1 dead after sparks start Arizona brush fire

The state’s Department of Forestry and Fire Management reports more than 80% of Arizona’s fires are caused by humans. The peak for wildfire season used to be in the summer, but the agency now considers the season to be active year-round.

WHETSTONE, Ariz. – Firefighters in Arizona said they are working to contain a 28-acre fire in the southeast portion of the state that destroyed several structures and sent at least two people to the hospital.

Arizona’s Department of Forestry and Fire Management said the Bowers Fire began on Monday evening and is burning primarily in Babocomari River bed.

Evacuations were issued for nearby residences, and according to local firefighters, several structures have either been damaged or destroyed by flames.

The Cochise County Sheriff's Office said an 81-year-old homeowner was working with his son on a grinder when sparks started the brush fire.

The men attempted to quickly put out the fire but were seriously injured during the fire fight. 

On Tuesday evening, deputies said the elderly man succumbed to his injuries at a hospital, while his son continues to be treated.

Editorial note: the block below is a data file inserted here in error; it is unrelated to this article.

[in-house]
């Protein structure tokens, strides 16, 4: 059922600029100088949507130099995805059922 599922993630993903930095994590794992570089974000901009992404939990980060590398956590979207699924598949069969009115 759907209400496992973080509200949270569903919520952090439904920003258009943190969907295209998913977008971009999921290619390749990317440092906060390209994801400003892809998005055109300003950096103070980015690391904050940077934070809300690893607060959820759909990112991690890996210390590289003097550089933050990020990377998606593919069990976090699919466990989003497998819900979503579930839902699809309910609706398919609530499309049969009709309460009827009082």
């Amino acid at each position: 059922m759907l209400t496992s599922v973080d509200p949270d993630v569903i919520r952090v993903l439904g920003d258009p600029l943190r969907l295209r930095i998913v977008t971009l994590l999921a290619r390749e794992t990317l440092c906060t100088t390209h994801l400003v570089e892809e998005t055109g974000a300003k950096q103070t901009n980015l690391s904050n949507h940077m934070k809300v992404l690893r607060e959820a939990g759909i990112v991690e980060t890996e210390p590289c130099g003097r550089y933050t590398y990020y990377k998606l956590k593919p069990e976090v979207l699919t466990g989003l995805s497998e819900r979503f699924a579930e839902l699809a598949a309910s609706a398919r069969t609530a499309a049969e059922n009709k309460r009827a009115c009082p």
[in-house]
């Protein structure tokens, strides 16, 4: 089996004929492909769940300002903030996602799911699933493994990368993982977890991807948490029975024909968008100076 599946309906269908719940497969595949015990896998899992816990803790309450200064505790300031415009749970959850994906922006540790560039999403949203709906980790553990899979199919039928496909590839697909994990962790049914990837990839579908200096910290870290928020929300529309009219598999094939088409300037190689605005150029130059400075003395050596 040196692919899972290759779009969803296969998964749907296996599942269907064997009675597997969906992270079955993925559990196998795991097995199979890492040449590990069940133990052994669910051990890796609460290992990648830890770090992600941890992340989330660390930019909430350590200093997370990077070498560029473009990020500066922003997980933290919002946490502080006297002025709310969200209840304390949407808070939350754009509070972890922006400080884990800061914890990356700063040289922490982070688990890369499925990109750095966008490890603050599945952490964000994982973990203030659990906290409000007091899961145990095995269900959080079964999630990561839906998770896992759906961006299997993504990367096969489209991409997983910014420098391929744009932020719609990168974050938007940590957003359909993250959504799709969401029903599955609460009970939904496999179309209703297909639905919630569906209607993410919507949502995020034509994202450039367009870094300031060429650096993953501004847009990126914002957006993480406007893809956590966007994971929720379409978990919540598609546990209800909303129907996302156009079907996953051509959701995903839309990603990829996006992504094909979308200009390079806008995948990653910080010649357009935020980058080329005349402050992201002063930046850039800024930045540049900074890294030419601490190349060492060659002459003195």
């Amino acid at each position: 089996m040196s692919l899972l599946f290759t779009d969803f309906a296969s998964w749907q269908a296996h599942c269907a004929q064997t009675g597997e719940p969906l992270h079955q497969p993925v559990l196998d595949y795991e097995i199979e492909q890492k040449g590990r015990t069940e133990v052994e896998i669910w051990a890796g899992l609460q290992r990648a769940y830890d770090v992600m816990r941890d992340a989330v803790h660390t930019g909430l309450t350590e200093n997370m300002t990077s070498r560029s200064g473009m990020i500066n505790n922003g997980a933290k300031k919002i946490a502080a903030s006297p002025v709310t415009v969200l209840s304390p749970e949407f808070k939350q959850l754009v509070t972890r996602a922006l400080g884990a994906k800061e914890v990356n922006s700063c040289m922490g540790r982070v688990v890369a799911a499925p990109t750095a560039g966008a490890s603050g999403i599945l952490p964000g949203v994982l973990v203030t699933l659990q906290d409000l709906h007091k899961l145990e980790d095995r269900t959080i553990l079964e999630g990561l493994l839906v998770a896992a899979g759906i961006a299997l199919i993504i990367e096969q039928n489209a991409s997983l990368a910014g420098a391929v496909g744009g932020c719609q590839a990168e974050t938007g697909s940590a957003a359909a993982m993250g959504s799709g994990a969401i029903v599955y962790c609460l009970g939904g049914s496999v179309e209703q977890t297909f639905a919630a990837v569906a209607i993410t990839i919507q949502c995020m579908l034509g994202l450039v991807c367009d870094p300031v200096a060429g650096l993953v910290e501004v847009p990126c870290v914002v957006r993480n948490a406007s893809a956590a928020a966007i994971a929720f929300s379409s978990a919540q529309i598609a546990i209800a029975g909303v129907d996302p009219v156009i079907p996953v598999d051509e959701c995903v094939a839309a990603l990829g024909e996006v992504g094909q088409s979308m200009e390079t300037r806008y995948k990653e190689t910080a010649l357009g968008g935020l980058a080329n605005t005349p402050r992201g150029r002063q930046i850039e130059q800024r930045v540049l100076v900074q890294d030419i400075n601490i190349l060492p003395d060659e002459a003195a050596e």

Additionally, local authorities said a third person, who was identified as a firefighter, sustained minor injuries.


A wet winter has led to the growth of vegetation, which is now drying out as the calendar quickly approaches summer.

The burning of cottonwoods was said to be of concern to firefighters due to their flammability and extreme smoke.

The peak for wildfire activity used to come in the summer, but Arizona’s Department of Forestry and Fire Management said it is now a year-round danger.

More than 80% of Arizona’s fires are estimated to be caused by humans, and the department said hundreds of thousands of acres burn every year.

The latest U.S. Drought Monitor.
(FOX Weather)



Parts of southern Arizona and New Mexico are some of the driest regions in the country, according to the latest U.S. drought monitor.

More than 34% of Arizona is considered to be in drought conditions, while more than 74% of New Mexico is facing similar circumstances.

Drought conditions will likely continue until the annual monsoon season gets underway, which can start as early as June and last through September.

The region receives about half of its annual precipitation during monsoon season, which can fluctuate depending on the weather patterns.

Elsewhere in the state, forestry officials said ideal weather has allowed them to conduct multiple burns in an effort to reduce the overall fire risk.